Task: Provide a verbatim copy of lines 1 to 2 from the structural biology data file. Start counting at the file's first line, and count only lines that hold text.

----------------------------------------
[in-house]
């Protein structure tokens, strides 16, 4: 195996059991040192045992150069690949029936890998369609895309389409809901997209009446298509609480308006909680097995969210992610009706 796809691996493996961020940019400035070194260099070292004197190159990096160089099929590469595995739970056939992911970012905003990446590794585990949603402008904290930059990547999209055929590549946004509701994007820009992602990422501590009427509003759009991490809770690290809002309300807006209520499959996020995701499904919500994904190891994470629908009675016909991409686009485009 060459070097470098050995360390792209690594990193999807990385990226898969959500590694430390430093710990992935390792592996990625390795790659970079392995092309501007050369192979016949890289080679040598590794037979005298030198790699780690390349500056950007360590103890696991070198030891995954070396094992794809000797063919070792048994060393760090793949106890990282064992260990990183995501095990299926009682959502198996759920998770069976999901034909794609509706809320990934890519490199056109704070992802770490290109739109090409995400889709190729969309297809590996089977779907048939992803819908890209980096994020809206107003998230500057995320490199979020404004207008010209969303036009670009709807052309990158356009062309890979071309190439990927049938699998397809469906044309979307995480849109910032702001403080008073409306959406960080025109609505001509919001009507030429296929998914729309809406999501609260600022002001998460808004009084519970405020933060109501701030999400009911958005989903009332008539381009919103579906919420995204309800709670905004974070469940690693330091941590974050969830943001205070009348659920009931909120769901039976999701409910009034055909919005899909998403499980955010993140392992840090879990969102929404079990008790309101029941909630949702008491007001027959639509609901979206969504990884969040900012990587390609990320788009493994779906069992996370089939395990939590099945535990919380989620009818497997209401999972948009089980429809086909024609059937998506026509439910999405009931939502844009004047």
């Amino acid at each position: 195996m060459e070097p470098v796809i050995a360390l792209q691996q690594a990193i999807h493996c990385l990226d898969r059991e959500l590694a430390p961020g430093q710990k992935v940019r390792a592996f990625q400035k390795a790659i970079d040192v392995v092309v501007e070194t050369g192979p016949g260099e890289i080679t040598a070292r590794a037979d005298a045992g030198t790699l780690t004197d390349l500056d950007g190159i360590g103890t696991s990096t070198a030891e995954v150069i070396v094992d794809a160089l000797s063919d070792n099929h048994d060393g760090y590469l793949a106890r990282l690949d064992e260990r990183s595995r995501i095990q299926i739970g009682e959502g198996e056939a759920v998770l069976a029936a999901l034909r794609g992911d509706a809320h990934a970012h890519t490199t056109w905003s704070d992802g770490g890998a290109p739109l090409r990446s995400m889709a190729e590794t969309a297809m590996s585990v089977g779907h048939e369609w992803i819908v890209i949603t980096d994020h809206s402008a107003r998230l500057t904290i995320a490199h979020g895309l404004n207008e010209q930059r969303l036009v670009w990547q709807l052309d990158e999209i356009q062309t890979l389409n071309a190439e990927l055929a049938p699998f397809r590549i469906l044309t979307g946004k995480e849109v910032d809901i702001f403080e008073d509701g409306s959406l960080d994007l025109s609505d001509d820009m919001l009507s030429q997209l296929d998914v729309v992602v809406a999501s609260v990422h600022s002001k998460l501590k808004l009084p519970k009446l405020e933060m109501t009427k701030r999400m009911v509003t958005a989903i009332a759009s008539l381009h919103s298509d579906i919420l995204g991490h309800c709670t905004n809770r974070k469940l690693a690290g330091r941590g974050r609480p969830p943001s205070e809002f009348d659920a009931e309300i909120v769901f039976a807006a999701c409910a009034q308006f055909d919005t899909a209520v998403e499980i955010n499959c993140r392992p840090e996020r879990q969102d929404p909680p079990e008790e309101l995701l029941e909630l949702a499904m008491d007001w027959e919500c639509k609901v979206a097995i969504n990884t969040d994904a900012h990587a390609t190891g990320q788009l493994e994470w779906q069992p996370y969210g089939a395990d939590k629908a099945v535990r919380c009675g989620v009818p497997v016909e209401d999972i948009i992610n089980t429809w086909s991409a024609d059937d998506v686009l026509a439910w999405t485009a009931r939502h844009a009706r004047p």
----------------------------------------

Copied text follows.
[in-house]
């Protein structure tokens, strides 16, 4: 195996059991040192045992150069690949029936890998369609895309389409809901997209009446298509609480308006909680097995969210992610009706 796809691996493996961020940019400035070194260099070292004197190159990096160089099929590469595995739970056939992911970012905003990446590794585990949603402008904290930059990547999209055929590549946004509701994007820009992602990422501590009427509003759009991490809770690290809002309300807006209520499959996020995701499904919500994904190891994470629908009675016909991409686009485009 060459070097470098050995360390792209690594990193999807990385990226898969959500590694430390430093710990992935390792592996990625390795790659970079392995092309501007050369192979016949890289080679040598590794037979005298030198790699780690390349500056950007360590103890696991070198030891995954070396094992794809000797063919070792048994060393760090793949106890990282064992260990990183995501095990299926009682959502198996759920998770069976999901034909794609509706809320990934890519490199056109704070992802770490290109739109090409995400889709190729969309297809590996089977779907048939992803819908890209980096994020809206107003998230500057995320490199979020404004207008010209969303036009670009709807052309990158356009062309890979071309190439990927049938699998397809469906044309979307995480849109910032702001403080008073409306959406960080025109609505001509919001009507030429296929998914729309809406999501609260600022002001998460808004009084519970405020933060109501701030999400009911958005989903009332008539381009919103579906919420995204309800709670905004974070469940690693330091941590974050969830943001205070009348659920009931909120769901039976999701409910009034055909919005899909998403499980955010993140392992840090879990969102929404079990008790309101029941909630949702008491007001027959639509609901979206969504990884969040900012990587390609990320788009493994779906069992996370089939395990939590099945535990919380989620009818497997209401999972948009089980429809086909024609059937998506026509439910999405009931939502844009004047």